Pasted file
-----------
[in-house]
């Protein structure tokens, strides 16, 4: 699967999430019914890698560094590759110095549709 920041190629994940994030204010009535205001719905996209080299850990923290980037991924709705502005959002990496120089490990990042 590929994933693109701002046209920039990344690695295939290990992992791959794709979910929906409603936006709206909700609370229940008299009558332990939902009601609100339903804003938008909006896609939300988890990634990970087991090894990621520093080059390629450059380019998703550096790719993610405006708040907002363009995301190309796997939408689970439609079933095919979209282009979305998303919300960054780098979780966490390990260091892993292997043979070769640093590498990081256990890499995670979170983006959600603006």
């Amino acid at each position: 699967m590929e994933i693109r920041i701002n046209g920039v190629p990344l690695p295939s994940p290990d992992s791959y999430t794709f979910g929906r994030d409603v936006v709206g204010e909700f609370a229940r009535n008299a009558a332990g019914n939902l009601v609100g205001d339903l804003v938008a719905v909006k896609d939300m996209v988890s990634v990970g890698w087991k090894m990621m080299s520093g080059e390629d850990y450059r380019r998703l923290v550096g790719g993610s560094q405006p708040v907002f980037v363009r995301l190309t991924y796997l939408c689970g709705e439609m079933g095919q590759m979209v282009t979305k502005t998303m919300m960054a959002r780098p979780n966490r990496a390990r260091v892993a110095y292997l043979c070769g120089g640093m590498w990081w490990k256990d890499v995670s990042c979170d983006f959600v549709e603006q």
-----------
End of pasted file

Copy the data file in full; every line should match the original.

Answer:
[in-house]
């Protein structure tokens, strides 16, 4: 699967999430019914890698560094590759110095549709 920041190629994940994030204010009535205001719905996209080299850990923290980037991924709705502005959002990496120089490990990042 590929994933693109701002046209920039990344690695295939290990992992791959794709979910929906409603936006709206909700609370229940008299009558332990939902009601609100339903804003938008909006896609939300988890990634990970087991090894990621520093080059390629450059380019998703550096790719993610405006708040907002363009995301190309796997939408689970439609079933095919979209282009979305998303919300960054780098979780966490390990260091892993292997043979070769640093590498990081256990890499995670979170983006959600603006």
């Amino acid at each position: 699967m590929e994933i693109r920041i701002n046209g920039v190629p990344l690695p295939s994940p290990d992992s791959y999430t794709f979910g929906r994030d409603v936006v709206g204010e909700f609370a229940r009535n008299a009558a332990g019914n939902l009601v609100g205001d339903l804003v938008a719905v909006k896609d939300m996209v988890s990634v990970g890698w087991k090894m990621m080299s520093g080059e390629d850990y450059r380019r998703l923290v550096g790719g993610s560094q405006p708040v907002f980037v363009r995301l190309t991924y796997l939408c689970g709705e439609m079933g095919q590759m979209v282009t979305k502005t998303m919300m960054a959002r780098p979780n966490r990496a390990r260091v892993a110095y292997l043979c070769g120089g640093m590498w990081w490990k256990d890499v995670s990042c979170d983006f959600v549709e603006q």